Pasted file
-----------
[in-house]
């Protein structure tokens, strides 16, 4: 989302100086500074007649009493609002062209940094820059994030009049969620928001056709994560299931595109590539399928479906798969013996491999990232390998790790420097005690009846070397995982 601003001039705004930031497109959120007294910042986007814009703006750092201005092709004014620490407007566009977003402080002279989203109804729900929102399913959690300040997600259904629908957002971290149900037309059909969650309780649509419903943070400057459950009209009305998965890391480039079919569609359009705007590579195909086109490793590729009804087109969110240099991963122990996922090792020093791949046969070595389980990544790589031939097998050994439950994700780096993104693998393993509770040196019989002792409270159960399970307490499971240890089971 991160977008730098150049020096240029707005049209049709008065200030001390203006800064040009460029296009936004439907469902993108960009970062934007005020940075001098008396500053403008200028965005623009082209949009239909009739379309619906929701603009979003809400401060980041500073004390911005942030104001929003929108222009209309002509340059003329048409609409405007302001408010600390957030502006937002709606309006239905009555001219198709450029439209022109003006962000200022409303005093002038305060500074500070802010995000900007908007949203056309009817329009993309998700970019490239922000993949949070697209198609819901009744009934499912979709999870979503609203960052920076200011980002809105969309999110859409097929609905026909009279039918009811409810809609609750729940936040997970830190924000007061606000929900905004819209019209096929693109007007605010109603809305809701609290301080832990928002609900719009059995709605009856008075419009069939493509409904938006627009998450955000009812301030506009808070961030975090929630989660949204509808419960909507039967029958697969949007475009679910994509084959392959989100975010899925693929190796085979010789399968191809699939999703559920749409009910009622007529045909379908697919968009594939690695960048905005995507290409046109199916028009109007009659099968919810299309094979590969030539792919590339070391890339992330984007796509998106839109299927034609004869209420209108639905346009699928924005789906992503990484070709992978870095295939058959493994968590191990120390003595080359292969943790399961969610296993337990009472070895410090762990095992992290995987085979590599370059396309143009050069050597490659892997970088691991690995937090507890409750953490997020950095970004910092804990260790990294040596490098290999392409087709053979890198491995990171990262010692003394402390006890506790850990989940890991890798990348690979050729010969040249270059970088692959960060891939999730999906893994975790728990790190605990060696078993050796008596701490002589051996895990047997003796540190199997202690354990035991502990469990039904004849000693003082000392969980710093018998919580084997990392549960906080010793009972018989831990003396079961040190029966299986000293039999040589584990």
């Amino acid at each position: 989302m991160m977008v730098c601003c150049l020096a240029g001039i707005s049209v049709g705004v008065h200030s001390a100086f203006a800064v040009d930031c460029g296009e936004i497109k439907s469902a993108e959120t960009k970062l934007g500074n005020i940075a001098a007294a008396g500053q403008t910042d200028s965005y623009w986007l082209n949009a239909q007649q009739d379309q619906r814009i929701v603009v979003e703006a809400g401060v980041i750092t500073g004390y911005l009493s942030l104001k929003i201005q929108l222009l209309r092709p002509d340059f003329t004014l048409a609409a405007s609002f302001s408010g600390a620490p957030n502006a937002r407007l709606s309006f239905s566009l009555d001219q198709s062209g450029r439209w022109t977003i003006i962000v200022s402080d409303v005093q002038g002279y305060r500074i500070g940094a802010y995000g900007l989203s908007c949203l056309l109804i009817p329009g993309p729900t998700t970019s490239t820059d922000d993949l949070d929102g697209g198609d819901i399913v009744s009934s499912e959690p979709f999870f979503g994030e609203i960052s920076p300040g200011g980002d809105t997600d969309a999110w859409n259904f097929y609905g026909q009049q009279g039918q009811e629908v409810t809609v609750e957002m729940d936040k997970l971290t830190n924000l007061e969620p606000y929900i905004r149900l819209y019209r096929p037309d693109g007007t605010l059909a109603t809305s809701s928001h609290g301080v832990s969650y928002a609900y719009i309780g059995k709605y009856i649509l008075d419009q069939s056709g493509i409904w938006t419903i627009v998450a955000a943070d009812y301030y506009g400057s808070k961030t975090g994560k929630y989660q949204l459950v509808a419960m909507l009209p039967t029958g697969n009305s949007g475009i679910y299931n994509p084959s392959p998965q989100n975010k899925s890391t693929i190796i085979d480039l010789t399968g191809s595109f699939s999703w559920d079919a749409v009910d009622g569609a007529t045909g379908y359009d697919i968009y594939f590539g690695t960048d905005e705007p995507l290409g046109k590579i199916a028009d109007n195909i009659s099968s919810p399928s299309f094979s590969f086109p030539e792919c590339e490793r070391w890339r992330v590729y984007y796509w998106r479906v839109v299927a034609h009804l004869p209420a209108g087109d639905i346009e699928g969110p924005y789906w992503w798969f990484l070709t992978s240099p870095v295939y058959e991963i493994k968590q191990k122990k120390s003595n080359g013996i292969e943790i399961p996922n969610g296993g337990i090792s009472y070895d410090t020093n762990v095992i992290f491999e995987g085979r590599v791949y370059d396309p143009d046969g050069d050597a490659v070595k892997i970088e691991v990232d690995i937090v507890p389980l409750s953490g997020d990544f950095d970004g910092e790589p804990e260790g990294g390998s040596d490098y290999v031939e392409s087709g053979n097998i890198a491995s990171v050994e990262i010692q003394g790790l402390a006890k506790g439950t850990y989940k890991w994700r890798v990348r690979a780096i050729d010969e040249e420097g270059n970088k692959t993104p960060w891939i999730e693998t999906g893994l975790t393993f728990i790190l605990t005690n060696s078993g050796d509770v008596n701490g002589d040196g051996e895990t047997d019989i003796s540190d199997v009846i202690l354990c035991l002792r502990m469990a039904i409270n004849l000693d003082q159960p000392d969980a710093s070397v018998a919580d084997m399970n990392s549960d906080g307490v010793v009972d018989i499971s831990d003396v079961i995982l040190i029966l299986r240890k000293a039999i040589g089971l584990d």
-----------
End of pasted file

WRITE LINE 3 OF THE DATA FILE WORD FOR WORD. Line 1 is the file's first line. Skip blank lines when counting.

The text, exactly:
């Amino acid at each position: 989302m991160m977008v730098c601003c150049l020096a240029g001039i707005s049209v049709g705004v008065h200030s001390a100086f203006a800064v040009d930031c460029g296009e936004i497109k439907s469902a993108e959120t960009k970062l934007g500074n005020i940075a001098a007294a008396g500053q403008t910042d200028s965005y623009w986007l082209n949009a239909q007649q009739d379309q619906r814009i929701v603009v979003e703006a809400g401060v980041i750092t500073g004390y911005l009493s942030l104001k929003i201005q929108l222009l209309r092709p002509d340059f003329t004014l048409a609409a405007s609002f302001s408010g600390a620490p957030n502006a937002r407007l709606s309006f239905s566009l009555d001219q198709s062209g450029r439209w022109t977003i003006i962000v200022s402080d409303v005093q002038g002279y305060r500074i500070g940094a802010y995000g900007l989203s908007c949203l056309l109804i009817p329009g993309p729900t998700t970019s490239t820059d922000d993949l949070d929102g697209g198609d819901i399913v009744s009934s499912e959690p979709f999870f979503g994030e609203i960052s920076p300040g200011g980002d809105t997600d969309a999110w859409n259904f097929y609905g026909q009049q009279g039918q009811e629908v409810t809609v609750e957002m729940d936040k997970l971290t830190n924000l007061e969620p606000y929900i905004r149900l819209y019209r096929p037309d693109g007007t605010l059909a109603t809305s809701s928001h609290g301080v832990s969650y928002a609900y719009i309780g059995k709605y009856i649509l008075d419009q069939s056709g493509i409904w938006t419903i627009v998450a955000a943070d009812y301030y506009g400057s808070k961030t975090g994560k929630y989660q949204l459950v509808a419960m909507l009209p039967t029958g697969n009305s949007g475009i679910y299931n994509p084959s392959p998965q989100n975010k899925s890391t693929i190796i085979d480039l010789t399968g191809s595109f699939s999703w559920d079919a749409v009910d009622g569609a007529t045909g379908y359009d697919i968009y594939f590539g690695t960048d905005e705007p995507l290409g046109k590579i199916a028009d109007n195909i009659s099968s919810p399928s299309f094979s590969f086109p030539e792919c590339e490793r070391w890339r992330v590729y984007y796509w998106r479906v839109v299927a034609h009804l004869p209420a209108g087109d639905i346009e699928g969110p924005y789906w992503w798969f990484l070709t992978s240099p870095v295939y058959e991963i493994k968590q191990k122990k120390s003595n080359g013996i292969e943790i399961p996922n969610g296993g337990i090792s009472y070895d410090t020093n762990v095992i992290f491999e995987g085979r590599v791949y370059d396309p143009d046969g050069d050597a490659v070595k892997i970088e691991v990232d690995i937090v507890p389980l409750s953490g997020d990544f950095d970004g910092e790589p804990e260790g990294g390998s040596d490098y290999v031939e392409s087709g053979n097998i890198a491995s990171v050994e990262i010692q003394g790790l402390a006890k506790g439950t850990y989940k890991w994700r890798v990348r690979a780096i050729d010969e040249e420097g270059n970088k692959t993104p960060w891939i999730e693998t999906g893994l975790t393993f728990i790190l605990t005690n060696s078993g050796d509770v008596n701490g002589d040196g051996e895990t047997d019989i003796s540190d199997v009846i202690l354990c035991l002792r502990m469990a039904i409270n004849l000693d003082q159960p000392d969980a710093s070397v018998a919580d084997m399970n990392s549960d906080g307490v010793v009972d018989i499971s831990d003396v079961i995982l040190i029966l299986r240890k000293a039999i040589g089971l584990d």